As 2020 is coming to a close, many businesses are looking to increase their budgets and reach in the New Year, as many had to reduce their advertising spend amid the COVID pandemic and the fluctuating 2020 economy.
While some are wanting to take a slow and steady approach, others are hoping to ramp things up more quickly to help offset losses from this year. If you find yourself in a similar situation, below are some ideas to help you expand reach to meet your clients’ aggressive growth goals.
Review Contracted Areas
This one is obvious but it’s a good place to start. Did you restrict existing campaigns earlier this year to help save on budget? Review your notes, change history logs, etc., and see where you pulled back that could be a profitable and effective area to re-boost.
For example, we have a client who found, after analyzing long-term performance data, that Mobile leads tended to be worse quality and asked that we exclude these leads completely to help save the reduced 2020 budget for other, more profitable areas. Now that there is room to increase budget, this is an area we can try to progressively open back up.
Capture the Low Hanging Fruit
Expand on What’s Already Working
Take a good look at what strategies are already driving high-quality leads and see if there are ways to extend these efforts.
For example, maybe your best-performing Facebook audiences are Lookalikes of some of your most important lead lists. But, maybe you’ve only tested out 1% audiences. You could set up tests to try 2%-3% or 3%-4% audiences and evaluate their quality as well. Or, sticking with the Facebook theme, if you’re seeing strong campaign performance you could consider trying the targeting expansion feature.
Dig into what’s already working and look for new opportunities.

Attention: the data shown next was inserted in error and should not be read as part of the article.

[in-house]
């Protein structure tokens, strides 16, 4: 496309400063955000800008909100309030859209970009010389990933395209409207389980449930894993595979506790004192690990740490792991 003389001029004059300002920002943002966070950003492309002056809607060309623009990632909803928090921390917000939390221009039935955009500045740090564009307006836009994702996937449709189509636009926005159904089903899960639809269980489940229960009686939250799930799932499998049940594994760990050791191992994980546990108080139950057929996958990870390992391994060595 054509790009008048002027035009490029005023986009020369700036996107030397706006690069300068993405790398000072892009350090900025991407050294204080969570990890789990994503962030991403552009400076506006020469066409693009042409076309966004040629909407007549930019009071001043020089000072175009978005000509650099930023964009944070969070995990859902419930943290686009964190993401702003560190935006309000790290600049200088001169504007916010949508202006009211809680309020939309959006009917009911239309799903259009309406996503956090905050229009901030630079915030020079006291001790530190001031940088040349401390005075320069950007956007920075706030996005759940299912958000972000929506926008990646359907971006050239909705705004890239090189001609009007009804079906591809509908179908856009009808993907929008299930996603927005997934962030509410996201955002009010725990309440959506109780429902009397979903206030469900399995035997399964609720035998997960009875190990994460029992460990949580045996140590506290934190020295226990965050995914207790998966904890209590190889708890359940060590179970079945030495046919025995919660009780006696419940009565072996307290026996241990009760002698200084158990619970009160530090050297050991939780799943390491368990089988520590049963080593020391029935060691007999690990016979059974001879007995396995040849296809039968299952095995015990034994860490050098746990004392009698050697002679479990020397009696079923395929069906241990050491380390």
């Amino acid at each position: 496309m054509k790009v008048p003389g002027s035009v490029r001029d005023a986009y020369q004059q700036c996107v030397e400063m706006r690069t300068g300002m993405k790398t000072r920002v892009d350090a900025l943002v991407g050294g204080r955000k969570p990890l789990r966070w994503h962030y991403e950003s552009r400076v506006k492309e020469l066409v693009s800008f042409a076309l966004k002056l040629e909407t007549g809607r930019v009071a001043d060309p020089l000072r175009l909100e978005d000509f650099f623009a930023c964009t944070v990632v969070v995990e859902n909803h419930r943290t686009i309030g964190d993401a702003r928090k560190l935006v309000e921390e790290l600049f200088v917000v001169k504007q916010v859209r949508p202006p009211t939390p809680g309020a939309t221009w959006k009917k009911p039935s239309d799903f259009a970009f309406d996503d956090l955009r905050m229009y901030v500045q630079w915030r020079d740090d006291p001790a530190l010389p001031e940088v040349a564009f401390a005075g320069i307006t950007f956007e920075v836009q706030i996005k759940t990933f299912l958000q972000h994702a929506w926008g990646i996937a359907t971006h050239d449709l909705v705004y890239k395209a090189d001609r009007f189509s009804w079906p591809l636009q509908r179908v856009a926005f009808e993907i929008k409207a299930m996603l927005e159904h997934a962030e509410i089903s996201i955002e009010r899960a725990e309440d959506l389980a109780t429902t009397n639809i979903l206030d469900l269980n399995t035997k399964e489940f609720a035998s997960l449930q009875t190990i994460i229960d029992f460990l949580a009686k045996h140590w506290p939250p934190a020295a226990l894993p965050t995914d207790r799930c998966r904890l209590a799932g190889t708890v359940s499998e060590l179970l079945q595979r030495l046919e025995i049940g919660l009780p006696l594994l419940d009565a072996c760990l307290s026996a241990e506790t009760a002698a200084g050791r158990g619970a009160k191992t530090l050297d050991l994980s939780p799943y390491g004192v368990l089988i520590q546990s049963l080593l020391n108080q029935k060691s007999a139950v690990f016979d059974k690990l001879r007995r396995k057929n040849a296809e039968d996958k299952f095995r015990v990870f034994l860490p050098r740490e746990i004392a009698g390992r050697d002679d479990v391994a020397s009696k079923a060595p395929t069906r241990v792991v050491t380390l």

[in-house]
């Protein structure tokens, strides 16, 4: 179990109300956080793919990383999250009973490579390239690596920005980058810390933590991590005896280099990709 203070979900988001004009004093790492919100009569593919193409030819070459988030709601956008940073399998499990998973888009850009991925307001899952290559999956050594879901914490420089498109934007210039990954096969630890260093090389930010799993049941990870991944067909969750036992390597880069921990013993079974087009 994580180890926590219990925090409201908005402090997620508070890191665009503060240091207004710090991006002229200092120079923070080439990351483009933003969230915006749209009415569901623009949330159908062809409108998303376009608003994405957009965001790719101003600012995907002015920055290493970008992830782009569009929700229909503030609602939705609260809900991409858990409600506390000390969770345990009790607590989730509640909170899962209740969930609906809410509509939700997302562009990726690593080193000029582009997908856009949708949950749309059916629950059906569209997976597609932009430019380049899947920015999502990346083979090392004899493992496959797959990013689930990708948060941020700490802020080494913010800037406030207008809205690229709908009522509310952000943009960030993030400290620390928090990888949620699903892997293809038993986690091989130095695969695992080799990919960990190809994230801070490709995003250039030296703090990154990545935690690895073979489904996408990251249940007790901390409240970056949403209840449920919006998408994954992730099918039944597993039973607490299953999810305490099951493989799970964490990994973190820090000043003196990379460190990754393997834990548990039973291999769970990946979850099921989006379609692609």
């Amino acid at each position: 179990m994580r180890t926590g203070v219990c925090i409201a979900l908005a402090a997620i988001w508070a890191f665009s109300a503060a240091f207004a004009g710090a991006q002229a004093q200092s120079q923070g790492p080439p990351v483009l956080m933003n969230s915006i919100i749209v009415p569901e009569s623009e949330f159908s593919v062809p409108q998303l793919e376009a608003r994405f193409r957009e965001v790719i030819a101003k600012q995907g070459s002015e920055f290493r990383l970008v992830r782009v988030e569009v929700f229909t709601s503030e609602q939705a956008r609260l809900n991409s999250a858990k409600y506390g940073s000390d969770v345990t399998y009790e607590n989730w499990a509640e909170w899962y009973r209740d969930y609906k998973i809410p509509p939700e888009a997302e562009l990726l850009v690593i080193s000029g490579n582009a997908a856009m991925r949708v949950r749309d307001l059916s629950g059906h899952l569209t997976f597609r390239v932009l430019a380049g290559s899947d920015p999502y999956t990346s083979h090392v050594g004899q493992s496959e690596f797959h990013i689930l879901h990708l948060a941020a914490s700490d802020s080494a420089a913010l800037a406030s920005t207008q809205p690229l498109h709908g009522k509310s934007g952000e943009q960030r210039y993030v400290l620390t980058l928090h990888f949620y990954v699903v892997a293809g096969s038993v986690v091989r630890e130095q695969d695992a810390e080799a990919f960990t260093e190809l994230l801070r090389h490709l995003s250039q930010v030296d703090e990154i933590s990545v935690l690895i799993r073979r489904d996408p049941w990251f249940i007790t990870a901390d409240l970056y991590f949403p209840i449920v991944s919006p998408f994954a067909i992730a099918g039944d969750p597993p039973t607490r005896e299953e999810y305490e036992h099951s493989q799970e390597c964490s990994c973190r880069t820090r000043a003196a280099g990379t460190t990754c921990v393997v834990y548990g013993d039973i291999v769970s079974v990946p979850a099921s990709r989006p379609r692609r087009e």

Even though 2020 was an atypical year for most businesses you should still be working hard to evaluate campaign performance and get new learnings for the new year. For instance, we have a client who we run Prospecting campaigns for with a Free Guide offer. As we reviewed data for the year, we found that these prospects did in fact move through the funnel and a high percentage eventually became customers. Since we could establish that the guide downloader audience was high-value, we are planning to test Lookalikes of this audience next year.
Maybe Search channels have proven to be your best revenue drivers. When is the last time you did some good, old fashioned keyword research or a competitive analysis to see what terms competitors are going after that you’re missing out on?
First take a look at how to expand on what’s already working well, then go from there!
Revisit Previous Ideas
Chances are you’ve already had great QBRs, weekly calls with brainstorming sessions, or other opportunities where you’ve generated some expansion ideas for your accounts. You’re likely not starting from scratch, so review your old notes and see what previous ideas never saw the light of day that you could try now.
Open Up to Additional Geographies
Did your client want to start with targeting just a few states in their campaigns? Are there additional states you could test now?
What about globally? If your client has global reach, you might not have started out targeting all countries. Are there other countries you could inquire about expanding into?